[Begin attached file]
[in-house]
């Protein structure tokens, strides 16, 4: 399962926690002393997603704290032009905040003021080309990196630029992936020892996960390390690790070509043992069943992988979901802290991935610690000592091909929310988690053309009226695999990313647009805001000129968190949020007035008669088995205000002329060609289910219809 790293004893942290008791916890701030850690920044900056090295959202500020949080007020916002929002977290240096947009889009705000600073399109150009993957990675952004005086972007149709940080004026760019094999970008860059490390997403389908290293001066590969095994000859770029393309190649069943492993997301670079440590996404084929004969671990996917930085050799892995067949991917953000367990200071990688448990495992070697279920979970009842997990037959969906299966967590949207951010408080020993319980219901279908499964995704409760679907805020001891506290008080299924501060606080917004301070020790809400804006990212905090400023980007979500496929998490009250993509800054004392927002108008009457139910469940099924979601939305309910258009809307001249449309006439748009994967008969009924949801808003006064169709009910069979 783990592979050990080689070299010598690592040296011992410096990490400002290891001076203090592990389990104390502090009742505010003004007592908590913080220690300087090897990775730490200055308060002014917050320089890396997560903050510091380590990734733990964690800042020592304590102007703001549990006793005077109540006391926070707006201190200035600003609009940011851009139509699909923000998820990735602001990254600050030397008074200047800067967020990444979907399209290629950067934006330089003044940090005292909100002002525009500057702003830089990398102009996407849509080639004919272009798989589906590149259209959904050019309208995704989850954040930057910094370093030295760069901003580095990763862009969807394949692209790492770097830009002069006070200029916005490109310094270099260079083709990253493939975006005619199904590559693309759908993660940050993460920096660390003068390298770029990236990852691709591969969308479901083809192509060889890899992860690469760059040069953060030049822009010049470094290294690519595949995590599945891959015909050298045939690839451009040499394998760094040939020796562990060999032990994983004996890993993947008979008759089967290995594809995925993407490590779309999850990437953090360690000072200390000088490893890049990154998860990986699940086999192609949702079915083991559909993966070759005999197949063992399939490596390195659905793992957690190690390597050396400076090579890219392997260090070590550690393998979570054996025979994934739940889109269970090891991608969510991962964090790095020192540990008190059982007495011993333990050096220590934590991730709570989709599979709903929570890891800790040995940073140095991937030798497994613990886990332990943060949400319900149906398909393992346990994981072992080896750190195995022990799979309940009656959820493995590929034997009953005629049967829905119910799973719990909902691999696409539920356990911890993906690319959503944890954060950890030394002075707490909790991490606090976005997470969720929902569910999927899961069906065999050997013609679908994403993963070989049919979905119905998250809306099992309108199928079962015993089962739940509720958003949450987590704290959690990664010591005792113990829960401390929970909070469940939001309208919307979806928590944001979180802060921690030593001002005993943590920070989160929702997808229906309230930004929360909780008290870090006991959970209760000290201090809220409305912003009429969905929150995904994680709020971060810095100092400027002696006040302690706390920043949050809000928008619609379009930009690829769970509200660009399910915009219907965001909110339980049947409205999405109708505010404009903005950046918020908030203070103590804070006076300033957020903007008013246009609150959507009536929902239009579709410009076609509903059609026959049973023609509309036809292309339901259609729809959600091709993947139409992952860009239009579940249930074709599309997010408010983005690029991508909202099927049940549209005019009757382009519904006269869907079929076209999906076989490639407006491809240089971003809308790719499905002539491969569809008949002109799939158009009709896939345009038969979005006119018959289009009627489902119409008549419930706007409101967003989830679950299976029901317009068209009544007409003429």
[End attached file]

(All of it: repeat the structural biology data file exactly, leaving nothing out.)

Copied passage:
[in-house]
């Protein structure tokens, strides 16, 4: 399962926690002393997603704290032009905040003021080309990196630029992936020892996960390390690790070509043992069943992988979901802290991935610690000592091909929310988690053309009226695999990313647009805001000129968190949020007035008669088995205000002329060609289910219809 790293004893942290008791916890701030850690920044900056090295959202500020949080007020916002929002977290240096947009889009705000600073399109150009993957990675952004005086972007149709940080004026760019094999970008860059490390997403389908290293001066590969095994000859770029393309190649069943492993997301670079440590996404084929004969671990996917930085050799892995067949991917953000367990200071990688448990495992070697279920979970009842997990037959969906299966967590949207951010408080020993319980219901279908499964995704409760679907805020001891506290008080299924501060606080917004301070020790809400804006990212905090400023980007979500496929998490009250993509800054004392927002108008009457139910469940099924979601939305309910258009809307001249449309006439748009994967008969009924949801808003006064169709009910069979 783990592979050990080689070299010598690592040296011992410096990490400002290891001076203090592990389990104390502090009742505010003004007592908590913080220690300087090897990775730490200055308060002014917050320089890396997560903050510091380590990734733990964690800042020592304590102007703001549990006793005077109540006391926070707006201190200035600003609009940011851009139509699909923000998820990735602001990254600050030397008074200047800067967020990444979907399209290629950067934006330089003044940090005292909100002002525009500057702003830089990398102009996407849509080639004919272009798989589906590149259209959904050019309208995704989850954040930057910094370093030295760069901003580095990763862009969807394949692209790492770097830009002069006070200029916005490109310094270099260079083709990253493939975006005619199904590559693309759908993660940050993460920096660390003068390298770029990236990852691709591969969308479901083809192509060889890899992860690469760059040069953060030049822009010049470094290294690519595949995590599945891959015909050298045939690839451009040499394998760094040939020796562990060999032990994983004996890993993947008979008759089967290995594809995925993407490590779309999850990437953090360690000072200390000088490893890049990154998860990986699940086999192609949702079915083991559909993966070759005999197949063992399939490596390195659905793992957690190690390597050396400076090579890219392997260090070590550690393998979570054996025979994934739940889109269970090891991608969510991962964090790095020192540990008190059982007495011993333990050096220590934590991730709570989709599979709903929570890891800790040995940073140095991937030798497994613990886990332990943060949400319900149906398909393992346990994981072992080896750190195995022990799979309940009656959820493995590929034997009953005629049967829905119910799973719990909902691999696409539920356990911890993906690319959503944890954060950890030394002075707490909790991490606090976005997470969720929902569910999927899961069906065999050997013609679908994403993963070989049919979905119905998250809306099992309108199928079962015993089962739940509720958003949450987590704290959690990664010591005792113990829960401390929970909070469940939001309208919307979806928590944001979180802060921690030593001002005993943590920070989160929702997808229906309230930004929360909780008290870090006991959970209760000290201090809220409305912003009429969905929150995904994680709020971060810095100092400027002696006040302690706390920043949050809000928008619609379009930009690829769970509200660009399910915009219907965001909110339980049947409205999405109708505010404009903005950046918020908030203070103590804070006076300033957020903007008013246009609150959507009536929902239009579709410009076609509903059609026959049973023609509309036809292309339901259609729809959600091709993947139409992952860009239009579940249930074709599309997010408010983005690029991508909202099927049940549209005019009757382009519904006269869907079929076209999906076989490639407006491809240089971003809308790719499905002539491969569809008949002109799939158009009709896939345009038969979005006119018959289009009627489902119409008549419930706007409101967003989830679950299976029901317009068209009544007409003429």